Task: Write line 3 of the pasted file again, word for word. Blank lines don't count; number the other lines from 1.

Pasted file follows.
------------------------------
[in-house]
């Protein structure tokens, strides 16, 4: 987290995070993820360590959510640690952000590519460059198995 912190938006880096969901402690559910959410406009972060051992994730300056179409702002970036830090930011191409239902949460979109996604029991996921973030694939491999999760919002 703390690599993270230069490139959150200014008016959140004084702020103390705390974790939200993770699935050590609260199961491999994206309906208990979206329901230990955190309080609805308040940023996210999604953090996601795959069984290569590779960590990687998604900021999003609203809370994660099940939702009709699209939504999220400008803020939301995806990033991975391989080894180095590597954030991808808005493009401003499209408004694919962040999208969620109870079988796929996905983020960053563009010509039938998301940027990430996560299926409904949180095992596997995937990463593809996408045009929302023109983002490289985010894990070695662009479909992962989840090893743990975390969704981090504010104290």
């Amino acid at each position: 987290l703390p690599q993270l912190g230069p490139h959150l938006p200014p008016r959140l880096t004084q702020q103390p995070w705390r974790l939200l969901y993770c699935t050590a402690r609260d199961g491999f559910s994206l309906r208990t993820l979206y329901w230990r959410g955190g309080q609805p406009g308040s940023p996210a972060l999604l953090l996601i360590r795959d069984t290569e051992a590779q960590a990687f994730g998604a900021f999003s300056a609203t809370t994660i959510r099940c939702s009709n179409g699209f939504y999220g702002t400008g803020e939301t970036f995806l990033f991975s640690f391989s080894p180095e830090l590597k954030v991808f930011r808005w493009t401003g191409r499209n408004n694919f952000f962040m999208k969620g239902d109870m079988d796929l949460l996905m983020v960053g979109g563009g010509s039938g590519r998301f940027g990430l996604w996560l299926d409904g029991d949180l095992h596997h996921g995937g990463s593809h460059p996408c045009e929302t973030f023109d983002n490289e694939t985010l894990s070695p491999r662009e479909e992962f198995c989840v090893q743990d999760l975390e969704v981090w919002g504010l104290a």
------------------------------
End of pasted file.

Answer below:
């Amino acid at each position: 987290l703390p690599q993270l912190g230069p490139h959150l938006p200014p008016r959140l880096t004084q702020q103390p995070w705390r974790l939200l969901y993770c699935t050590a402690r609260d199961g491999f559910s994206l309906r208990t993820l979206y329901w230990r959410g955190g309080q609805p406009g308040s940023p996210a972060l999604l953090l996601i360590r795959d069984t290569e051992a590779q960590a990687f994730g998604a900021f999003s300056a609203t809370t994660i959510r099940c939702s009709n179409g699209f939504y999220g702002t400008g803020e939301t970036f995806l990033f991975s640690f391989s080894p180095e830090l590597k954030v991808f930011r808005w493009t401003g191409r499209n408004n694919f952000f962040m999208k969620g239902d109870m079988d796929l949460l996905m983020v960053g979109g563009g010509s039938g590519r998301f940027g990430l996604w996560l299926d409904g029991d949180l095992h596997h996921g995937g990463s593809h460059p996408c045009e929302t973030f023109d983002n490289e694939t985010l894990s070695p491999r662009e479909e992962f198995c989840v090893q743990d999760l975390e969704v981090w919002g504010l104290a």